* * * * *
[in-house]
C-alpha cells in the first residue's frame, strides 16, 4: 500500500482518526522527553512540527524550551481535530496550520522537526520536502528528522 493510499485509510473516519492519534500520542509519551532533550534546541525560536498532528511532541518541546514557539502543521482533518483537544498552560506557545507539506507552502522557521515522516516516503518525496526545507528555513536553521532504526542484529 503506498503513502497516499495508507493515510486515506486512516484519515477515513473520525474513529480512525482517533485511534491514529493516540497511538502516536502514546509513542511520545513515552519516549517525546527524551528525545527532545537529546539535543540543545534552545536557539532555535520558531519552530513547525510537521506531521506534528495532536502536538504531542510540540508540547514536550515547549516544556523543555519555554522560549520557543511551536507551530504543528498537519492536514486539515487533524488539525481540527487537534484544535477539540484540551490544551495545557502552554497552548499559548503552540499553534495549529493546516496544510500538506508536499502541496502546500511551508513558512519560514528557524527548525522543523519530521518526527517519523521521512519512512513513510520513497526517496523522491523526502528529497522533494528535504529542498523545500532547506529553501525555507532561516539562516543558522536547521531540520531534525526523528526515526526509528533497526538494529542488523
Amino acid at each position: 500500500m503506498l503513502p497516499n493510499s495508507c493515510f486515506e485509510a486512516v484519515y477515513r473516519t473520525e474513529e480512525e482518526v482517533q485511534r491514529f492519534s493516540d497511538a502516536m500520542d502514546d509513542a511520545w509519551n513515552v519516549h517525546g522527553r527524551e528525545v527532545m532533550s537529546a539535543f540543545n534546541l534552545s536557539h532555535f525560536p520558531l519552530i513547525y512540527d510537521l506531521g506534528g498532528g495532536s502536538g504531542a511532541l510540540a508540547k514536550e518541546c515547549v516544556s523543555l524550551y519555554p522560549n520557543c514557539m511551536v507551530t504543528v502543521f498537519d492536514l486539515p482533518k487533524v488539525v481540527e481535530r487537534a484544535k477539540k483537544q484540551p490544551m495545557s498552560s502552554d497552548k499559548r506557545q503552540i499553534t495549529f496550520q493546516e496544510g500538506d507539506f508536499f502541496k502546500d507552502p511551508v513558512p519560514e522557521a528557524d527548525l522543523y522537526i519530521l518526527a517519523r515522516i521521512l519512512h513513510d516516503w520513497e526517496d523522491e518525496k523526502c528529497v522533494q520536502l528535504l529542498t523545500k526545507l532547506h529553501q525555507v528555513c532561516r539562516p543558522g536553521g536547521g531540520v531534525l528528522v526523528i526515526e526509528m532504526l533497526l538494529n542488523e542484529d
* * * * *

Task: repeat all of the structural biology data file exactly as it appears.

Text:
[in-house]
C-alpha cells in the first residue's frame, strides 16, 4: 500500500482518526522527553512540527524550551481535530496550520522537526520536502528528522 493510499485509510473516519492519534500520542509519551532533550534546541525560536498532528511532541518541546514557539502543521482533518483537544498552560506557545507539506507552502522557521515522516516516503518525496526545507528555513536553521532504526542484529 503506498503513502497516499495508507493515510486515506486512516484519515477515513473520525474513529480512525482517533485511534491514529493516540497511538502516536502514546509513542511520545513515552519516549517525546527524551528525545527532545537529546539535543540543545534552545536557539532555535520558531519552530513547525510537521506531521506534528495532536502536538504531542510540540508540547514536550515547549516544556523543555519555554522560549520557543511551536507551530504543528498537519492536514486539515487533524488539525481540527487537534484544535477539540484540551490544551495545557502552554497552548499559548503552540499553534495549529493546516496544510500538506508536499502541496502546500511551508513558512519560514528557524527548525522543523519530521518526527517519523521521512519512512513513510520513497526517496523522491523526502528529497522533494528535504529542498523545500532547506529553501525555507532561516539562516543558522536547521531540520531534525526523528526515526526509528533497526538494529542488523
Amino acid at each position: 500500500m503506498l503513502p497516499n493510499s495508507c493515510f486515506e485509510a486512516v484519515y477515513r473516519t473520525e474513529e480512525e482518526v482517533q485511534r491514529f492519534s493516540d497511538a502516536m500520542d502514546d509513542a511520545w509519551n513515552v519516549h517525546g522527553r527524551e528525545v527532545m532533550s537529546a539535543f540543545n534546541l534552545s536557539h532555535f525560536p520558531l519552530i513547525y512540527d510537521l506531521g506534528g498532528g495532536s502536538g504531542a511532541l510540540a508540547k514536550e518541546c515547549v516544556s523543555l524550551y519555554p522560549n520557543c514557539m511551536v507551530t504543528v502543521f498537519d492536514l486539515p482533518k487533524v488539525v481540527e481535530r487537534a484544535k477539540k483537544q484540551p490544551m495545557s498552560s502552554d497552548k499559548r506557545q503552540i499553534t495549529f496550520q493546516e496544510g500538506d507539506f508536499f502541496k502546500d507552502p511551508v513558512p519560514e522557521a528557524d527548525l522543523y522537526i519530521l518526527a517519523r515522516i521521512l519512512h513513510d516516503w520513497e526517496d523522491e518525496k523526502c528529497v522533494q520536502l528535504l529542498t523545500k526545507l532547506h529553501q525555507v528555513c532561516r539562516p543558522g536553521g536547521g531540520v531534525l528528522v526523528i526515526e526509528m532504526l533497526l538494529n542488523e542484529d